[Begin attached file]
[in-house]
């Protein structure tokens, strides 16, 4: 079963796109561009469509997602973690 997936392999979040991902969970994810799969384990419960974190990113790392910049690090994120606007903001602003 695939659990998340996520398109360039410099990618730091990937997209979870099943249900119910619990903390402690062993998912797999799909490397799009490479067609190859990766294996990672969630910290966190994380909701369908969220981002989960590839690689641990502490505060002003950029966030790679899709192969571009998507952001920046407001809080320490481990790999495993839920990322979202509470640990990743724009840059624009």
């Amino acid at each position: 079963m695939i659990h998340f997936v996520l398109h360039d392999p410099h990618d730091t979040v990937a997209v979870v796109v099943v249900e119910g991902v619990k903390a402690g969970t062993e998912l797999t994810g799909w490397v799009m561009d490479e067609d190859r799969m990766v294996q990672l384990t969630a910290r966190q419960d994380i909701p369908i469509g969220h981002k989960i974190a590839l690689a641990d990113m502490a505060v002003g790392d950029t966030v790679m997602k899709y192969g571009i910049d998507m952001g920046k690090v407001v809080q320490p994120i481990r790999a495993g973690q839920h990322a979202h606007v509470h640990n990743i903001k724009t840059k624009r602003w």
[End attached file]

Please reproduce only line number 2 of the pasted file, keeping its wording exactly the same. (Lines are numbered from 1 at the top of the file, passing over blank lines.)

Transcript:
């Protein structure tokens, strides 16, 4: 079963796109561009469509997602973690 997936392999979040991902969970994810799969384990419960974190990113790392910049690090994120606007903001602003 695939659990998340996520398109360039410099990618730091990937997209979870099943249900119910619990903390402690062993998912797999799909490397799009490479067609190859990766294996990672969630910290966190994380909701369908969220981002989960590839690689641990502490505060002003950029966030790679899709192969571009998507952001920046407001809080320490481990790999495993839920990322979202509470640990990743724009840059624009």